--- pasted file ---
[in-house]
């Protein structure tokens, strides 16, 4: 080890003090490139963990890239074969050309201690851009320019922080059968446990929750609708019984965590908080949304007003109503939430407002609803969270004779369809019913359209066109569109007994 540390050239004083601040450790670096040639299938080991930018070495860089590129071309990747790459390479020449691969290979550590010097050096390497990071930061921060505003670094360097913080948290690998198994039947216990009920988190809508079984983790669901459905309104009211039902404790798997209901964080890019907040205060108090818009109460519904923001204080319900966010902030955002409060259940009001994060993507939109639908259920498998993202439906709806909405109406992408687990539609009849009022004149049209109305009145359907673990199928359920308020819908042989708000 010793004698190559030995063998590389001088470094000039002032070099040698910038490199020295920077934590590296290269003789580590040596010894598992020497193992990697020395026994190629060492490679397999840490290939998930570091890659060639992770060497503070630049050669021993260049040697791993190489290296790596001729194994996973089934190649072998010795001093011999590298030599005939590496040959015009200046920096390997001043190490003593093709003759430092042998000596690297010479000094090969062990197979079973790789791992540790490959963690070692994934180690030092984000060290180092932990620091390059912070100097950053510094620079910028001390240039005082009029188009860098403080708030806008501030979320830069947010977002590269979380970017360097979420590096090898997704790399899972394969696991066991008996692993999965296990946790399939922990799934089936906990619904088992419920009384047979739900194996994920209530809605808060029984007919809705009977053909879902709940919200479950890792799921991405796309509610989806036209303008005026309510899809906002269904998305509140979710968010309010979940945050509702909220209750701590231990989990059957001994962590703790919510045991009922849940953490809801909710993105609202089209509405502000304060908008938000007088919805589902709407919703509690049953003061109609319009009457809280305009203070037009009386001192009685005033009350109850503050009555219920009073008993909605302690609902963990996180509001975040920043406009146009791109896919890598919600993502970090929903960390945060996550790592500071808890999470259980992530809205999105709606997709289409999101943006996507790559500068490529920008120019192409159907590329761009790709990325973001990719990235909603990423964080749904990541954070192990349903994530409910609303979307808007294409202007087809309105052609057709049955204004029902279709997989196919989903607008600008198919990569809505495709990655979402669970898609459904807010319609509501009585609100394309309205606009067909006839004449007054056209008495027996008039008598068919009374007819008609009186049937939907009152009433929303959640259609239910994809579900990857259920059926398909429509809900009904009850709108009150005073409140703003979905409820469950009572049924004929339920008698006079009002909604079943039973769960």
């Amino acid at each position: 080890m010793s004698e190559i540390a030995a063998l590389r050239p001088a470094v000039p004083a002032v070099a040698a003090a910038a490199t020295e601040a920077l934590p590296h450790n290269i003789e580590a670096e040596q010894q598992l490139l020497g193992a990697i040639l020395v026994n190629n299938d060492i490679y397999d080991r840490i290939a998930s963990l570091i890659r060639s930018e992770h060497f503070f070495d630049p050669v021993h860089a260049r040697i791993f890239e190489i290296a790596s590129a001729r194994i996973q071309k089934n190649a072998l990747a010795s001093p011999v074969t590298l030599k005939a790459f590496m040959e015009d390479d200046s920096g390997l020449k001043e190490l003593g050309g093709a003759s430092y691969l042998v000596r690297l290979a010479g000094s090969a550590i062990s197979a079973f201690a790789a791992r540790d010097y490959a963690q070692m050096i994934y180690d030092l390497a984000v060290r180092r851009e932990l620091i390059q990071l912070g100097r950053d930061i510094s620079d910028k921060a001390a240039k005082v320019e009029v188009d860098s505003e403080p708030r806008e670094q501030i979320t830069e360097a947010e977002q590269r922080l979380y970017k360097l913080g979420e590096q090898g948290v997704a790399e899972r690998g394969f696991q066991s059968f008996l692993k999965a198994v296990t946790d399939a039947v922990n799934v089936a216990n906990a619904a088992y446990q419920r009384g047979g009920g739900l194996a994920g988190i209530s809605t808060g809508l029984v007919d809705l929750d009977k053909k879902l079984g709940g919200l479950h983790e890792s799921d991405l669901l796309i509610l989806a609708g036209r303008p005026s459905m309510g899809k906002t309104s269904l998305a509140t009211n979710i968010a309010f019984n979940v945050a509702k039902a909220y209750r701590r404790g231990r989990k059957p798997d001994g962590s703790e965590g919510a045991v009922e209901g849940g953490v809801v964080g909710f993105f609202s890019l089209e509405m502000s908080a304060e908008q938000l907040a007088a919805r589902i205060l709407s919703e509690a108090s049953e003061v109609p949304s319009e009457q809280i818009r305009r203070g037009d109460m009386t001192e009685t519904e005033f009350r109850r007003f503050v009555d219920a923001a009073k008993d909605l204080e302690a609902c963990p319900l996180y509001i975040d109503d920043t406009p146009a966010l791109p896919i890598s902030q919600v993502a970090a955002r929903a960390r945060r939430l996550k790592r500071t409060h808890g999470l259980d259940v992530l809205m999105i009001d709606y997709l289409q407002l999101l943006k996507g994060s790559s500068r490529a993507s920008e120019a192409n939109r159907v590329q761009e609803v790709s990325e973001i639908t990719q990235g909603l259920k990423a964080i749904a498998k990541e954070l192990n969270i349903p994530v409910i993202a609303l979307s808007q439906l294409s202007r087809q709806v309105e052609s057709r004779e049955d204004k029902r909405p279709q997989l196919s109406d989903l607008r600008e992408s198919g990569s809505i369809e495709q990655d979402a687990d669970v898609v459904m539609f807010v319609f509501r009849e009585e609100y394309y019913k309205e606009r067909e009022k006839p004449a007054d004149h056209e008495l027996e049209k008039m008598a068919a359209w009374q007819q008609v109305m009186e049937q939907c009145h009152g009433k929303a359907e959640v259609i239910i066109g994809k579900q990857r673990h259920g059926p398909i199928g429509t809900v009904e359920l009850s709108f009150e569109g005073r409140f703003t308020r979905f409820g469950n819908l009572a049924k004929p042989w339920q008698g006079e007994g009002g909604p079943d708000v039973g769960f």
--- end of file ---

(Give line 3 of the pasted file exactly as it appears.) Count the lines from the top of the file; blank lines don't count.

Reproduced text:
């Amino acid at each position: 080890m010793s004698e190559i540390a030995a063998l590389r050239p001088a470094v000039p004083a002032v070099a040698a003090a910038a490199t020295e601040a920077l934590p590296h450790n290269i003789e580590a670096e040596q010894q598992l490139l020497g193992a990697i040639l020395v026994n190629n299938d060492i490679y397999d080991r840490i290939a998930s963990l570091i890659r060639s930018e992770h060497f503070f070495d630049p050669v021993h860089a260049r040697i791993f890239e190489i290296a790596s590129a001729r194994i996973q071309k089934n190649a072998l990747a010795s001093p011999v074969t590298l030599k005939a790459f590496m040959e015009d390479d200046s920096g390997l020449k001043e190490l003593g050309g093709a003759s430092y691969l042998v000596r690297l290979a010479g000094s090969a550590i062990s197979a079973f201690a790789a791992r540790d010097y490959a963690q070692m050096i994934y180690d030092l390497a984000v060290r180092r851009e932990l620091i390059q990071l912070g100097r950053d930061i510094s620079d910028k921060a001390a240039k005082v320019e009029v188009d860098s505003e403080p708030r806008e670094q501030i979320t830069e360097a947010e977002q590269r922080l979380y970017k360097l913080g979420e590096q090898g948290v997704a790399e899972r690998g394969f696991q066991s059968f008996l692993k999965a198994v296990t946790d399939a039947v922990n799934v089936a216990n906990a619904a088992y446990q419920r009384g047979g009920g739900l194996a994920g988190i209530s809605t808060g809508l029984v007919d809705l929750d009977k053909k879902l079984g709940g919200l479950h983790e890792s799921d991405l669901l796309i509610l989806a609708g036209r303008p005026s459905m309510g899809k906002t309104s269904l998305a509140t009211n979710i968010a309010f019984n979940v945050a509702k039902a909220y209750r701590r404790g231990r989990k059957p798997d001994g962590s703790e965590g919510a045991v009922e209901g849940g953490v809801v964080g909710f993105f609202s890019l089209e509405m502000s908080a304060e908008q938000l907040a007088a919805r589902i205060l709407s919703e509690a108090s049953e003061v109609p949304s319009e009457q809280i818009r305009r203070g037009d109460m009386t001192e009685t519904e005033f009350r109850r007003f503050v009555d219920a923001a009073k008993d909605l204080e302690a609902c963990p319900l996180y509001i975040d109503d920043t406009p146009a966010l791109p896919i890598s902030q919600v993502a970090a955002r929903a960390r945060r939430l996550k790592r500071t409060h808890g999470l259980d259940v992530l809205m999105i009001d709606y997709l289409q407002l999101l943006k996507g994060s790559s500068r490529a993507s920008e120019a192409n939109r159907v590329q761009e609803v790709s990325e973001i639908t990719q990235g909603l259920k990423a964080i749904a498998k990541e954070l192990n969270i349903p994530v409910i993202a609303l979307s808007q439906l294409s202007r087809q709806v309105e052609s057709r004779e049955d204004k029902r909405p279709q997989l196919s109406d989903l607008r600008e992408s198919g990569s809505i369809e495709q990655d979402a687990d669970v898609v459904m539609f807010v319609f509501r009849e009585e609100y394309y019913k309205e606009r067909e009022k006839p004449a007054d004149h056209e008495l027996e049209k008039m008598a068919a359209w009374q007819q008609v109305m009186e049937q939907c009145h009152g009433k929303a359907e959640v259609i239910i066109g994809k579900q990857r673990h259920g059926p398909i199928g429509t809900v009904e359920l009850s709108f009150e569109g005073r409140f703003t308020r979905f409820g469950n819908l009572a049924k004929p042989w339920q008698g006079e007994g009002g909604p079943d708000v039973g769960f």